Would it really he worth living in a world without television? I think the survivors would envy the dead.
--Krusty the Clown
It's nob easy be juggle a pregnant wife and a troubled child, hub somehow I manage be squeeze in eight hours of TV a day.
Even those of us who'd answer "yes" to the first question and perhaps are not watching eight hours of TV a day still have to admit that TV plays a huge role in modern-day life. According to the Bureau of Labor Statistics, the average American watches more than five hours of TV a day, for a lifetime total of approximately nine years.
Nearly all-99%--of American households have one TV. Most households have two TVs; 65% have three or more. More than half of American households have subscriptions for pay TV. While these facts and statistics are somewhat interesting and informative, most would agree that they're not necessarily surprising. We all watch TV, and nearly half of us (49%) think we watch too much.
What is surprising is the shift in viewing habits and the technologies that are enabling these new trends.
It is a significant acknowledgement that the way people are watching television is changing and the model is quickly changing.
--Jeffrey Zucker, CNN Chief
For starters, increasing numbers of television viewers are prerecording their favorite shows using digital video recorders (DVRs). According to Nielsen, half of all American homes use a DVR for one-third of their weekly viewing. The devices let viewers watch their programs at a time that fits their schedule, as well as skip through commercials. In addition, TV viewing itself is no longer relegated to the big screen in the living room. People are watching TV on a slew of different mediums--computers, laptops, tablets, smartphones and even gaming consoles like Xboxes and PlayStations. The common denominator here is that these are all Internet-enabled devices, and the video and audio content is delivered "over the top" (OTT) of a broadband Internet connection.
Right now, most OTT content comes in the form of third-party providers like Netflix, Hulu and Amazon Instant Video. For those who want to use an actual television, they receive the signal via a set-top box. This new technology allows consumers to "cut the cord" or cancel their cable and satellite TV subscriptions.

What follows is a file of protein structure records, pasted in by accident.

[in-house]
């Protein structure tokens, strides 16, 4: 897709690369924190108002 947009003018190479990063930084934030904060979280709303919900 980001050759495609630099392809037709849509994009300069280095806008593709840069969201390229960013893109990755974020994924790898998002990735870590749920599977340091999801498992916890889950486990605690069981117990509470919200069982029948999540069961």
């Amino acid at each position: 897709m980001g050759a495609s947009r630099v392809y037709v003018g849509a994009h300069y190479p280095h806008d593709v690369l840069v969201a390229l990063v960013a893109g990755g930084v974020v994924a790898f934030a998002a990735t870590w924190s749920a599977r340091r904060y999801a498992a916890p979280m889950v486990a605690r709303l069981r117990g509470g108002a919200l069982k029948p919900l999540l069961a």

Legal Issues Swirling Around OTT
Right now, it is against the law for television programming to be broadcast over the open Internet unless there are content contracts in place. Small telcos can legally broadcast over their closed IPTV networks as long as they've negotiated for content. Skitter, a converged media technology company, has also secured the rights to all of its content, said Mark Ellison, general counsel for the company.
But two relatively new entrants to the over-the-top arena--Aereo Inc. and FilmOn, both Internet TV providers--are arguing in court cases all over the country that they should be allowed to retransmit programming without paying for content. "It's legal to use an antenna to watch over-the-air TV" explained Virginia Lam Abrams, vice president of communications and government relations for Aereo. "This is rabbit-ears antennas brought into the 21st century."
Both Aereo and FilmOn operate antenna farms that pull TV signals from tens of thousands of micro antennas on the rooftops of data centers, where they then transcode the signal and stream it out over broadband networks. "Our service is about giving consumers access to antennas and DVRs in the cloud," Lam Abrams explained. "There are no wires or cables coming into the house. You go online and access the antenna and DVR via the Internet." In October 2013, more than 15 major broadcasters filed a petition with the U.S. Supreme Court to hear this issue, arguing that Aereo and companies like it are violating copyright laws. In January 2014, the high court agreed to review the case and will hear arguments this spring, with a ruling likely by this summer. Justice Samuel Alito recused himself from the case (no reason given),...